Oral Presentation- Symposium 12th International Mammalogical Congress

The use of Western Australian islands for fauna reconstruction (#156)

Keith Morris 1 , Neil Thomas 1 , Allan Burbidge 1
  1. Dept Parks and Wildlife, Bentley, WA, Australia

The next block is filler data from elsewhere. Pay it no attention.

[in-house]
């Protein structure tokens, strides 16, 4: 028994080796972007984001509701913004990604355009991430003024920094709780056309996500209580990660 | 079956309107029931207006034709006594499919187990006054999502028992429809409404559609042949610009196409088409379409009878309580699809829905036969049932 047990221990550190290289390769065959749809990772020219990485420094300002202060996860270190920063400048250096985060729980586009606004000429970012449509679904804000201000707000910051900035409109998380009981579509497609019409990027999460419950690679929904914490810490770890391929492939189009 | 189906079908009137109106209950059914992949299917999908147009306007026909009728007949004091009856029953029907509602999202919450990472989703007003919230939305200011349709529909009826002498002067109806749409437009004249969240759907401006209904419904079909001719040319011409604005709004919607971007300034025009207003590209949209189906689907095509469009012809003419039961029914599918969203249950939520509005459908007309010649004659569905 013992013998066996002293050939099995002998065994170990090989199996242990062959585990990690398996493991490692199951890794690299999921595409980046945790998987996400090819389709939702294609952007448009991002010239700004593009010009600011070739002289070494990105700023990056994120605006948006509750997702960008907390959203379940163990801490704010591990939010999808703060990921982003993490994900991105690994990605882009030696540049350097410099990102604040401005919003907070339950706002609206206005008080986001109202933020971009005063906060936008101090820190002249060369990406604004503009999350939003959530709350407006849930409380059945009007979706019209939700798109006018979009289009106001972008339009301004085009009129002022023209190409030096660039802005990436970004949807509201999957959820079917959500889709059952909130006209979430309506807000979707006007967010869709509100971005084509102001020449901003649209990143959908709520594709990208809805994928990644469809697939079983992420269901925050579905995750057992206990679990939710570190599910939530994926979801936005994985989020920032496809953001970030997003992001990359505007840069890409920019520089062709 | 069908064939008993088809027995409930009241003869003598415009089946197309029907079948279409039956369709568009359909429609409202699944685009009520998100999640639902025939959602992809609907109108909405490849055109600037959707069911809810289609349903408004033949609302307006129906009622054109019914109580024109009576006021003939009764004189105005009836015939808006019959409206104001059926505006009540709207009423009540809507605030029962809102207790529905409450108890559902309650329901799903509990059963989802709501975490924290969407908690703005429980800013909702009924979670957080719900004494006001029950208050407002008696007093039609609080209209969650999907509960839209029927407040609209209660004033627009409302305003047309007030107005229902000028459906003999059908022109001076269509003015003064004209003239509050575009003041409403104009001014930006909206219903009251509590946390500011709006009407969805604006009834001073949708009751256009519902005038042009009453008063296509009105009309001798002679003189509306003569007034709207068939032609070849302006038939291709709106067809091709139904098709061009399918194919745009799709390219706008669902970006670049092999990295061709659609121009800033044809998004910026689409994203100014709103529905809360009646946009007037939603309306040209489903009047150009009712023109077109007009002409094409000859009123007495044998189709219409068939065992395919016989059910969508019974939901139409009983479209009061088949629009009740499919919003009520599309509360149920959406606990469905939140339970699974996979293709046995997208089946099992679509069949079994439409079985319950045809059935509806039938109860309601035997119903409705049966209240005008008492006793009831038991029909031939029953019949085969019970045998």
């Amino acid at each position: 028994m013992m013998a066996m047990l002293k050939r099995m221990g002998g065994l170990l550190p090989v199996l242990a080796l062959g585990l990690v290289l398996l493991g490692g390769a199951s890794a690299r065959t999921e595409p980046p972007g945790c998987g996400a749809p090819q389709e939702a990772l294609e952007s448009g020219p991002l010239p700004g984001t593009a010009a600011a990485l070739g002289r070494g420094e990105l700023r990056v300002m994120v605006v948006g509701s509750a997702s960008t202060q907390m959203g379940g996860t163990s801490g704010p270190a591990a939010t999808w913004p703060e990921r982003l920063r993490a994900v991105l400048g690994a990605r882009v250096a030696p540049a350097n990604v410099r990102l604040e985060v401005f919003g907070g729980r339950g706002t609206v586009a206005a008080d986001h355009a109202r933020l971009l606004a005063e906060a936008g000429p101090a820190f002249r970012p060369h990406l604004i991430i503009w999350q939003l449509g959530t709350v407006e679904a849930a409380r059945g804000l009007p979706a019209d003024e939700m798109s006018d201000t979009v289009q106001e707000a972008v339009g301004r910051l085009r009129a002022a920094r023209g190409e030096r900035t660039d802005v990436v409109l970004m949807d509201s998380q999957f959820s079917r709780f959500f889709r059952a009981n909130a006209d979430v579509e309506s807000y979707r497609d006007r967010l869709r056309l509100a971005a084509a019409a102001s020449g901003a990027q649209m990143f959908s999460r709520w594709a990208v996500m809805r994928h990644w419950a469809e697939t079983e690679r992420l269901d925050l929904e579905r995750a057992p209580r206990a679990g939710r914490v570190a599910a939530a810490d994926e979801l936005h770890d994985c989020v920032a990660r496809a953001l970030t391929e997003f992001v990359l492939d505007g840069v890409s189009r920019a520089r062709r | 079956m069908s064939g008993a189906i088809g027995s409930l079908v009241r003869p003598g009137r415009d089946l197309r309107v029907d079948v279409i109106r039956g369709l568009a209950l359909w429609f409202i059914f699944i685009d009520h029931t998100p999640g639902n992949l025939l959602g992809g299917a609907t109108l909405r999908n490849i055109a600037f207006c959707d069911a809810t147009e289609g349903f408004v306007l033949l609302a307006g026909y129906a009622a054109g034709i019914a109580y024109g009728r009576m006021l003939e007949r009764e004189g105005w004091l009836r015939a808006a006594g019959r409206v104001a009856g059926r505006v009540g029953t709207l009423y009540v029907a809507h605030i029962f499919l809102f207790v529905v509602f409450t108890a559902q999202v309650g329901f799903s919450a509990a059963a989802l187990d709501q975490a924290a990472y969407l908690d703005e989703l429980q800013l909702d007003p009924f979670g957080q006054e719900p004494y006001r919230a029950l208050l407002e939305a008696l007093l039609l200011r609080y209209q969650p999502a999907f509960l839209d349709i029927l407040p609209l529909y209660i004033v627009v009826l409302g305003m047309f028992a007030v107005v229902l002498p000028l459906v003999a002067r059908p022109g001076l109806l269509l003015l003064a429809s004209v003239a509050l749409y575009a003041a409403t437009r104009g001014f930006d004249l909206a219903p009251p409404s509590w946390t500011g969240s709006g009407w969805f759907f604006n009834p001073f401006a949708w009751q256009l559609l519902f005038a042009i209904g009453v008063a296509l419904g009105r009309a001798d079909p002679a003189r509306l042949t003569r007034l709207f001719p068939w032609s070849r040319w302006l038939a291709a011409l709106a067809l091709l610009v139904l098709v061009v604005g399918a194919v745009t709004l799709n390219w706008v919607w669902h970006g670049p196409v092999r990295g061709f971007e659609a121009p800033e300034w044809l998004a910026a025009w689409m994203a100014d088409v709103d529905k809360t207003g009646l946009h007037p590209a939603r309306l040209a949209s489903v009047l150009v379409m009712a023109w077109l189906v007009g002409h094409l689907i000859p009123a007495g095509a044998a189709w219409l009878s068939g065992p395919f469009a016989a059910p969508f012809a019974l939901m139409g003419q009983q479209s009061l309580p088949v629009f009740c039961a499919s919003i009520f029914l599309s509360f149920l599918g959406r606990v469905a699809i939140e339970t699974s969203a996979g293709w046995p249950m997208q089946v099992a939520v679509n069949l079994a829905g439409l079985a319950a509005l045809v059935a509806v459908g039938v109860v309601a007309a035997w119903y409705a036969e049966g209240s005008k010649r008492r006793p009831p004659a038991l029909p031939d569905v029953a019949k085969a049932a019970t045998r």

Fauna translocation has become an important management tool for reversing the decline of many native species, and within Western Australia, translocations to islands have been more successful than those to the mainland or to fenced enclosures. Most of the 12 translocations of native fauna to WA islands have involved single species with the primary aim of improving the conservation status of the species. The reintroduction of a suite of “ecosystem engineers” to assist in restoring island ecological function has been promoted as an additional benefit of fauna translocations. While there have been programs underway for several years to reintroduce (and introduce) native mammals to WA islands, it is only more recently that the opportunity to reintroduce several species has arisen. The Montebello Islands group, off the Pilbara coast, formerly had three mammal species and two bird species that went extinct following the introduction of feral cats, black rats and atomic explosions. Two mammal species and two bird species have been returned successfully to the island, and another mammal species will be re-introduced in 2018/19 to complete this fauna reconstruction project. Planning is now underway for a more ambitious island fauna reconstruction project. Over the next 13 years, 12 species of mammal and one bird species will be translocated to Dirk Hartog Island in Shark Bay. In addition to improving the conservation status of several threatened species, and returning ecosystem processes to help restore soil profiles and promote vegetation regrowth, this project offers unique opportunities for conservation research and ecotourism.